FAU archaeologist involved in groundbreaking discovery of early human life in ancient Peru
A-tisket, A-tasket. You can tell a lot from a basket. Especially if it comes from the ruins of an ancient civilization inhabited by humans nearly 15,000 years ago during the Late Pleistocene and Early Holocene ages.
An archaeologist from Florida Atlantic University's Harbor Branch Oceanographic Institute is among a team of scientists who made a groundbreaking discovery in Huaca Prieta in coastal Peru – home to one of the earliest and largest pyramids in South America. Hundreds of thousands of artifacts, including intricate and elaborate hand-woven baskets excavated between 2007 and 2013 in Huaca Prieta, reveal that early humans in that region were a lot more advanced than originally thought and had very complex social networks.
For decades, archaeologists exploring Peru have argued about the origins and emergence of complex society in Peru. Did it first happen in the highlands with groups who were dependent on agriculture or did it happen along the coast with groups who were dependent on seafood? Evidence from the site indicates a more rapid development of cultural complexity along the Pacific coast than previously thought as published in Science Advances.
"The mounds of artifacts retrieved from Huaca Prieta include food remains, stone tools and other cultural features such as ornate baskets and textiles, which really raise questions about the pace of the development of early humans in that region and their level of knowledge and the technology they used to exploit resources from both the land and the sea," said James M. Adovasio, Ph.D., D.Sc., co-author of the study and a world acclaimed archaeologist at FAU's Harbor Branch, who is the foremost authority on ancient textiles and materials such as those used in basketry.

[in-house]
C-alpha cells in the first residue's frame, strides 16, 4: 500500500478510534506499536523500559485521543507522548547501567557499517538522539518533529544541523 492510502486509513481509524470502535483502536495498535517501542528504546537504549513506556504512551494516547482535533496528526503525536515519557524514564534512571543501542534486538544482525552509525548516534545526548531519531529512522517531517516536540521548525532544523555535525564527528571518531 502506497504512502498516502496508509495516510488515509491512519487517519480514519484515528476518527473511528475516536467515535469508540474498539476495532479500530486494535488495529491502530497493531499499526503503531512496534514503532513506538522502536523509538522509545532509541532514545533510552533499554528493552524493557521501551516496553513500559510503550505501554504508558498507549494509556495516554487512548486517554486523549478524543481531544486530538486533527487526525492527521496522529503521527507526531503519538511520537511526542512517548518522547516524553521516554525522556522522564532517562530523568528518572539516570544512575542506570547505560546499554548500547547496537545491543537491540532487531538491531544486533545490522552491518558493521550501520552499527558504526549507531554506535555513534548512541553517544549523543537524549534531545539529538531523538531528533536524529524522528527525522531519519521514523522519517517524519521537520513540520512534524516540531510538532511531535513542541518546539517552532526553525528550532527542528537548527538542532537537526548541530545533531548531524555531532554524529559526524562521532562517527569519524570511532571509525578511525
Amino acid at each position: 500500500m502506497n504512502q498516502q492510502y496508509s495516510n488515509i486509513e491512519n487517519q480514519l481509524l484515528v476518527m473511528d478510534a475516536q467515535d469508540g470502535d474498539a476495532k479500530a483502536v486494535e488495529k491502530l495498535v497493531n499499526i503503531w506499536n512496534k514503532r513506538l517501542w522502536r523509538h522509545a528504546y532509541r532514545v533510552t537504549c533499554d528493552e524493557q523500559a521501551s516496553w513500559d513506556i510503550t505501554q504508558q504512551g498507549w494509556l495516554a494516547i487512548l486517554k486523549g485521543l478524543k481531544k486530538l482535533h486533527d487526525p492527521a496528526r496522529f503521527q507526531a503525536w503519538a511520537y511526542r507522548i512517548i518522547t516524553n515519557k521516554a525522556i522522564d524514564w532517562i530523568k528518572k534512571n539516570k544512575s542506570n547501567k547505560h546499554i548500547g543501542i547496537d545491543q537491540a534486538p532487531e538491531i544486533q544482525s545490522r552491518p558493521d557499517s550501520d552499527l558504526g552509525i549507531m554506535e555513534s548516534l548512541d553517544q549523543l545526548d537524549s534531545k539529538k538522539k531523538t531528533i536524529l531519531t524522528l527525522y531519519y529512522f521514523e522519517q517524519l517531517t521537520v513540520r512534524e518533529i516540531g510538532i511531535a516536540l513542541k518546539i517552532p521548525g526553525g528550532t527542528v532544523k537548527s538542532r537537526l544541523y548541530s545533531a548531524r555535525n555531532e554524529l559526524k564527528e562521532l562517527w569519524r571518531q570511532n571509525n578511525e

Among the artifacts excavated are tools used to capture deep-sea fish-like herring. The variety of hooks they used indicate the diversity of fishing that took place at that time and almost certainly the use of boats that could withstand rough waters. These ancient peoples managed to develop a very efficient means of extracting seaside resources and devised complex techniques to collect those resources. They also combined their exploitation of maritime economy with growing crops like chili pepper, squash, avocado and some form of a medicinal plant on land in a way that produced a large economic surplus.
"These strings of events that we have uncovered demonstrate that these people had a remarkable capacity to utilize different types of food resources, which led to a larger society size and everything that goes along with it such as the emergence of bureaucracy and highly organized religion," said Adovasio.
Advosasio's focus of the excavation was on the extensive collection of basket remnants retrieved from the site, which were made from diverse materials including a local reed that is still used today by modern basket makers. Some of the utilitarian baskets discovered may date back as far as 11,000 years, while the more elaborate baskets made from domesticated cotton using some of the oldest dyes known in the New World are approximately 4,000 years old.